that the heat was continued after the ore was confined in its present state. If it was ever fused down from any rock, it must have been the same out of which the alluvion embracing it was formed. The cause producing such a high heat I shall not attempt to assign. But that the ore exhibits sufficient evidence of its having been recently fused, I believe no one can question, who has ever inspected it in place. I mean by recently, since all general strata were completed, and during the era of alluvial deposites.'

The short chapter on alluvial deposites as applied to agriculture' contains nothing new or original. The description of organic remains, translated from Martin's Systema Reliquiorum, we consider the best part of the work.

In bidding adieu to Mr. Eaton, we would again express our pleasure at the exertions he has made, convinced that he has excited the attention of many persons in the interior of New England to the study of mineralogy, and we think he

deserves the thanks of every lover of science and the encouragement of the community. At the same time we feel it our duty to cąution students not to fall into some errors, which Mr. Eaton might have avoided by a little more previous study and careful examination of characteristic specimens. This little work will be found a couvenient guide to mineralogists who travel in New England, as it contains numerous localities of siinple minerals, and even where errors have been committed respecting rocks, the attention will be directed to the places where they are said to occur, which otherwise might be passed unnoticed.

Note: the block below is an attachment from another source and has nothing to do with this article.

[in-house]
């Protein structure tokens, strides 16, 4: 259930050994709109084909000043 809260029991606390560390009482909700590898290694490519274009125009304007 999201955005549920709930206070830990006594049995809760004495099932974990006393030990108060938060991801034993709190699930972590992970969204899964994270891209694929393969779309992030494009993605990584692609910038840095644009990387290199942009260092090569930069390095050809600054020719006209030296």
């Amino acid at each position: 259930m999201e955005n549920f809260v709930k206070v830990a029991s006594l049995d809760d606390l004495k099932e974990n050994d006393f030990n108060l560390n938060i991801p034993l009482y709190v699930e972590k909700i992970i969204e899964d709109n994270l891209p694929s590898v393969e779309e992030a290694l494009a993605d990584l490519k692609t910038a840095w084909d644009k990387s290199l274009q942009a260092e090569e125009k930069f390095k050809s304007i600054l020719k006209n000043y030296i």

ART. III.- Documens historiques et Reflexions sur le Gouw

ernement de la Hollande par Louis Bonaparte. Ex Roi de Hollande. Paris, 3 vols. 8vo. 1820.

SINCE the Bonaparte family have been relieved from the task of governing the greater part of Europe, they have devoted their leisure to literary pursuits of different kinds. A number of publications has appeared, in the composition of which Napoleon is supposed to have had a more or less direct agency; and it is reported that he is preparing a complete account of his own life. Lucien has published one or more voluminous epics, and may be allowed to have placed himself in this way at least on a level with the celebrated Cottle. Our guest, the Count de Survilliers, has favoured the world with a moral tale ; and the author of the work, which forms the subject of this article, produced, soine years since, a sentimental romance, which appeared in the first edition under the title of Mary, or the Pains of Love, and in the second under the equally seducing one, of Mary, or the Dutch Women. The king of Westphalia is, we believe, the only one of these illustrious brothers who has made no contribution whatever to the stock of literature,

The work we are reviewing is a production of a different character from any of those which we have mentioned. If one may judge from the number of translations which have been made of it, few works have passed so soon into a circulation so extensive. Besides the English, Italian, and German translations, four separate ones have been made into the Dutch. It is a work of no high literary claims, and is merely